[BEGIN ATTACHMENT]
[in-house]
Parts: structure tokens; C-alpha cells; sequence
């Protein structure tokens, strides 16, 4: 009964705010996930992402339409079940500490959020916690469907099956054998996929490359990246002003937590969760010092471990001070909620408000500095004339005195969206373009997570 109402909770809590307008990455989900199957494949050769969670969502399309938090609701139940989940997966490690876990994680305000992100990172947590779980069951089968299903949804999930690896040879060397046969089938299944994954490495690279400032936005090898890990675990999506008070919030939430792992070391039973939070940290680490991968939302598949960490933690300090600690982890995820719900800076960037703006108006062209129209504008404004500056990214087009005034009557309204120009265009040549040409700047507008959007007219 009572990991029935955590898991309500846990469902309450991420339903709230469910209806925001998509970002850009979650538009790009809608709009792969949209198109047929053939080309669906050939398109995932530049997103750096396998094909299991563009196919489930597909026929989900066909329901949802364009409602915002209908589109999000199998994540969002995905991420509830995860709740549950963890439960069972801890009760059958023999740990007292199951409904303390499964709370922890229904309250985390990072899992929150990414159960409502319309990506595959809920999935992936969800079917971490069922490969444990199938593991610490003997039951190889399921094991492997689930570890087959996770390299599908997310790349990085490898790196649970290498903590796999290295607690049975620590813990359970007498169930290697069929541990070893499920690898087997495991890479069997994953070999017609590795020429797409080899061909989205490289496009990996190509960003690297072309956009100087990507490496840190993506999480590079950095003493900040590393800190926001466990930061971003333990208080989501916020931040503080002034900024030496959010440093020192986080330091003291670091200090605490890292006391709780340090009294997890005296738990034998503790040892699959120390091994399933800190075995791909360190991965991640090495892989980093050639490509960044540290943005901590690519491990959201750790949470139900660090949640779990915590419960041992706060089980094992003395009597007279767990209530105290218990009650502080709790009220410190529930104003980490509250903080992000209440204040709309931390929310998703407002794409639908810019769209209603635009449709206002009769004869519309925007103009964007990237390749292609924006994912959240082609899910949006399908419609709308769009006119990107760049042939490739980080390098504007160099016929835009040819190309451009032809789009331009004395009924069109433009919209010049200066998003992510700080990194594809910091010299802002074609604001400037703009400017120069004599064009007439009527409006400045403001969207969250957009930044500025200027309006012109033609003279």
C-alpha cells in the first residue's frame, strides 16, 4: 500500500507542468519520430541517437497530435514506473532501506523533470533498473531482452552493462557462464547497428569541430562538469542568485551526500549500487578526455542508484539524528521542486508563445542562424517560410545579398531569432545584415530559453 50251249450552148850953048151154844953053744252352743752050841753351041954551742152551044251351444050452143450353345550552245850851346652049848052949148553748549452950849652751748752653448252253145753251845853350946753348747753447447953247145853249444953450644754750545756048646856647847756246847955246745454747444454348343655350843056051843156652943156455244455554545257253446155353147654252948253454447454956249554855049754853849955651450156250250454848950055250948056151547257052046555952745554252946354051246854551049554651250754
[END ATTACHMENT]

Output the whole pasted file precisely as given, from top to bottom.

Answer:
[in-house]
Parts: structure tokens; C-alpha cells; sequence
């Protein structure tokens, strides 16, 4: 009964705010996930992402339409079940500490959020916690469907099956054998996929490359990246002003937590969760010092471990001070909620408000500095004339005195969206373009997570 109402909770809590307008990455989900199957494949050769969670969502399309938090609701139940989940997966490690876990994680305000992100990172947590779980069951089968299903949804999930690896040879060397046969089938299944994954490495690279400032936005090898890990675990999506008070919030939430792992070391039973939070940290680490991968939302598949960490933690300090600690982890995820719900800076960037703006108006062209129209504008404004500056990214087009005034009557309204120009265009040549040409700047507008959007007219 009572990991029935955590898991309500846990469902309450991420339903709230469910209806925001998509970002850009979650538009790009809608709009792969949209198109047929053939080309669906050939398109995932530049997103750096396998094909299991563009196919489930597909026929989900066909329901949802364009409602915002209908589109999000199998994540969002995905991420509830995860709740549950963890439960069972801890009760059958023999740990007292199951409904303390499964709370922890229904309250985390990072899992929150990414159960409502319309990506595959809920999935992936969800079917971490069922490969444990199938593991610490003997039951190889399921094991492997689930570890087959996770390299599908997310790349990085490898790196649970290498903590796999290295607690049975620590813990359970007498169930290697069929541990070893499920690898087997495991890479069997994953070999017609590795020429797409080899061909989205490289496009990996190509960003690297072309956009100087990507490496840190993506999480590079950095003493900040590393800190926001466990930061971003333990208080989501916020931040503080002034900024030496959010440093020192986080330091003291670091200090605490890292006391709780340090009294997890005296738990034998503790040892699959120390091994399933800190075995791909360190991965991640090495892989980093050639490509960044540290943005901590690519491990959201750790949470139900660090949640779990915590419960041992706060089980094992003395009597007279767990209530105290218990009650502080709790009220410190529930104003980490509250903080992000209440204040709309931390929310998703407002794409639908810019769209209603635009449709206002009769004869519309925007103009964007990237390749292609924006994912959240082609899910949006399908419609709308769009006119990107760049042939490739980080390098504007160099016929835009040819190309451009032809789009331009004395009924069109433009919209010049200066998003992510700080990194594809910091010299802002074609604001400037703009400017120069004599064009007439009527409006400045403001969207969250957009930044500025200027309006012109033609003279």
C-alpha cells in the first residue's frame, strides 16, 4: 500500500507542468519520430541517437497530435514506473532501506523533470533498473531482452552493462557462464547497428569541430562538469542568485551526500549500487578526455542508484539524528521542486508563445542562424517560410545579398531569432545584415530559453 50251249450552148850953048151154844953053744252352743752050841753351041954551742152551044251351444050452143450353345550552245850851346652049848052949148553748549452950849652751748752653448252253145753251845853350946753348747753447447953247145853249444953450644754750545756048646856647847756246847955246745454747444454348343655350843056051843156652943156455244455554545257253446155353147654252948253454447454956249554855049754853849955651450156250250454848950055250948056151547257052046555952745554252946354051246854551049554651250754